Computer Lab Automation

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^Fred B. Stephens,'William F. Morris, 7 George W. Barton, Jr., and Eugene R. Fisher

February 9, 1978
Work performed under ths auspices of the U.S. Department of Energy by the UCLLL under contract number W-7Jo5-ENG-48.




Distribution Category UC-11

University of CakfaTiia/Livetmore, CaHfomie^/94550


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FEASIBILITY STUDY FOR COMPUTERIZED AUTOMATION OF EPA REGION II TECHNICAL SUPPORT BRANCH Fred B. Stephens, William F. Morris, George W. Barton, Jr., and Eugene R. Fisher MS date: February 9, 1978

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Abstract . . .'•:•.-. ; 1 Introduction 1 Mission of Region II I How Region II Fulfills Its-Mission 2 Planning . 2 Preliminary Reconnaissance , 3 Field Work 3 Laboratory Work, Data, and Reports 3 Function of the Technical Support Branch . . 3 Analyses 3 Division of Responsibility 4 Information and Data Flow, Chain of Custody, Records, and Reports 4 Approaches to Automation 4 Scope and Constraints : 4 Goals of the Technical Support Branch 5 Instruments for Automation 5 Instruments Selected for Automation 7 The Study Plan, Job Scheduling, Coordination, and Automation of Sample Management Activities 7 Proposed Systems for Fulfilling the Requirements of the Technical Support Branch Laboratory 9 Option 1 . .' 11 Option 2 11 Option 3 U Cost-Benefit Analysis : . . . . . . 11 Introduction 11 Basis for the Analysis II Comparison of Costs and Benefits 11 Costs and Benefits Relative to Payout Time and System Life 13 Summary of the Cost-Benefit Study 13 References 14 Appendix A. Description of the Proposed Optional Automation Systems 15 Option 1: Standard EPA Automation System — Data General Computer 15 Computer and Peripherals 15 Laboratory-Instrument Interfaces 16 Software 17 Option 2: Standard EPA System with Communication to a PDP-11 SFC 17 Option 3: Laboratory Automation Using a PDP-11 with Communication to a PDP-11 for SFC 18 Appendix B. Details of One-Time Costs for Three Systems 19 Computer and Peripherals 19 Terminals 19 Sinch. Because each study or survey may be different, much effort is needed to set up and equip the laboratory and schedule the required survey tests. For example, when the Technical Sup­ port Branch field team arrives at the study site, they will set up the mobile laboratory, prepare reagents and glassware, and run preliminary standard tests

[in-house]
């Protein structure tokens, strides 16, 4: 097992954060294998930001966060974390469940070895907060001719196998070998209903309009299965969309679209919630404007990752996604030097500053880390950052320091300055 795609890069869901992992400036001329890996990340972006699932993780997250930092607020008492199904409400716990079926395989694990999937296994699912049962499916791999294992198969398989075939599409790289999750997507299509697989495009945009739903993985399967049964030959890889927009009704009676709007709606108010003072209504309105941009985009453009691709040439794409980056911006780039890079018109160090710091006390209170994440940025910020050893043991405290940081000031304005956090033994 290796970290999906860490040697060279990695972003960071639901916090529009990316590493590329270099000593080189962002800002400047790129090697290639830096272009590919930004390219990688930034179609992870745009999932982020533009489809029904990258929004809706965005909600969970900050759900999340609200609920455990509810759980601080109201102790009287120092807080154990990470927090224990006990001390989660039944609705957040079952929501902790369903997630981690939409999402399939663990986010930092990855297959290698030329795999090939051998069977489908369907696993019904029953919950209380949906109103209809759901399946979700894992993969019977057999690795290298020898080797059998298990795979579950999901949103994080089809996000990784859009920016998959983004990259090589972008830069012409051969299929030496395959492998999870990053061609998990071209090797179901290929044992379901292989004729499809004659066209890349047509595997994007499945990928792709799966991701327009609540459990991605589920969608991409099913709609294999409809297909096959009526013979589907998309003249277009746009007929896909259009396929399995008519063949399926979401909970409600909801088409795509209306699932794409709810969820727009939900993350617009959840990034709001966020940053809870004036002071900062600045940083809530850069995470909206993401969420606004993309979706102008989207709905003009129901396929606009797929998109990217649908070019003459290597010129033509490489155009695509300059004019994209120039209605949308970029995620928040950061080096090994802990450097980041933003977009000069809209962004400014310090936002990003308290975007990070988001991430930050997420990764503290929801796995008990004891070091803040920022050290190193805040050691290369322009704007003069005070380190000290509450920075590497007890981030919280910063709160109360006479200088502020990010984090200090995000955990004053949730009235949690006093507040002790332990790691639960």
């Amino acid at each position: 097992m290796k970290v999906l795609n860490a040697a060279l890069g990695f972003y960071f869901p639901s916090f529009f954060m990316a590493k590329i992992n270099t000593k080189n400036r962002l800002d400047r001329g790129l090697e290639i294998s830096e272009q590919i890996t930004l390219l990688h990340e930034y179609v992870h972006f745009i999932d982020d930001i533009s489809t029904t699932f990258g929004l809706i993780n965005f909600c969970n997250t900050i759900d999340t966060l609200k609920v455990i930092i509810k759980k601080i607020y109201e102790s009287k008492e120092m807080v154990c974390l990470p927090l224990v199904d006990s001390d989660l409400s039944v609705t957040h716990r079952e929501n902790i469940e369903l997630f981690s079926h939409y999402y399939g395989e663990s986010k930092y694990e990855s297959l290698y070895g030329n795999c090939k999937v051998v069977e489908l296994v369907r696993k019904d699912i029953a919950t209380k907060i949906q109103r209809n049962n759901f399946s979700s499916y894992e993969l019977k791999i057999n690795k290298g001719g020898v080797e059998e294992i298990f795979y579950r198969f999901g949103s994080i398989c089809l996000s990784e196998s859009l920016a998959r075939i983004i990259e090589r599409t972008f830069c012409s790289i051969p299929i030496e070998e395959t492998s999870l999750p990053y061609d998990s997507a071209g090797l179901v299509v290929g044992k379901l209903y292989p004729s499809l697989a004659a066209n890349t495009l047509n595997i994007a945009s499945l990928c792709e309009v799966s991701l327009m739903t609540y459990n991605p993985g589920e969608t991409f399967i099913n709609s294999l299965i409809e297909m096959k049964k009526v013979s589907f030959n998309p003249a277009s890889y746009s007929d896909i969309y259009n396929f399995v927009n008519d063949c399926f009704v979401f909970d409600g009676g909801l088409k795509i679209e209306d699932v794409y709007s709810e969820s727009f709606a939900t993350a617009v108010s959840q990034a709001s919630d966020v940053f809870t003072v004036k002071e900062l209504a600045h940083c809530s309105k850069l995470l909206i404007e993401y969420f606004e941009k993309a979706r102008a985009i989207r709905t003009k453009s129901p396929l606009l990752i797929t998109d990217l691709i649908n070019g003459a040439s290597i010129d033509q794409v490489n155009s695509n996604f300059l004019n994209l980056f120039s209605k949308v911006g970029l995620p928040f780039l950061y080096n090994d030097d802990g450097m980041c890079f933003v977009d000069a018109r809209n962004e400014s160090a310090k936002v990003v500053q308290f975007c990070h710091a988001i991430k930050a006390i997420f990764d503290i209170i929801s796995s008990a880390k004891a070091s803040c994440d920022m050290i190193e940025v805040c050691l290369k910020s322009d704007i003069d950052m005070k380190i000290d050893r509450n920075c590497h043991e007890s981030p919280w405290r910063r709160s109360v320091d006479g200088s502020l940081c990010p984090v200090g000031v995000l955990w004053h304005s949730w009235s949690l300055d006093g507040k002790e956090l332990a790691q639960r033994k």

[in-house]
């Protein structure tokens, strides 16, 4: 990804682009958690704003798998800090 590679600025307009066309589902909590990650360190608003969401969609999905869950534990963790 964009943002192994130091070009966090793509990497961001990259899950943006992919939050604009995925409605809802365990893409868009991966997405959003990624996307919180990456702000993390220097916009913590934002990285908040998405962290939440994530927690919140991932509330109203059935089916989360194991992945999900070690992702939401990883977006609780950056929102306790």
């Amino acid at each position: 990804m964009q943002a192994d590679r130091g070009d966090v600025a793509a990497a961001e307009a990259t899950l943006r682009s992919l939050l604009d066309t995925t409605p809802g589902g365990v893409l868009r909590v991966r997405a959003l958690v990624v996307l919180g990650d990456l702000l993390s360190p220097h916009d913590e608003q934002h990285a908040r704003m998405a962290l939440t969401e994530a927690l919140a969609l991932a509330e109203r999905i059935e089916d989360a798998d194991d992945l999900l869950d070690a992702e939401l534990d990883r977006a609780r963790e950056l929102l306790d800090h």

to be certain that the methods and instruments are functioning properly. Region II maintains one Mobile Laboratory at Edison and one at Rochester ',hat are used on-site to monitor bacteriological changes, biological oxygen demand, pH, total suspended solids, and other time-sensitive tests. There is also an Air Mobile Laboratory at Edison containing instruments for the analysis of S 0 , NO>, oxidants, methane and nonmethane hydrocar­ bons, CO, and a tape sampler for particulates in air. The data is collected on a Wang 600 and reduced from the tape on a second Wang 600 for printout of hourly averages and other data on a typewriter. 2

Laboratory Work, Data, and Reports Field data is entered on the Field Data Sheet, which corresponds to a laboratory number attached to the test sample. Sample numbers are matched against the descriptors and parameters in the field, on receipt at the laboratory, and by each analyst. Preliminary reports are issued to the...
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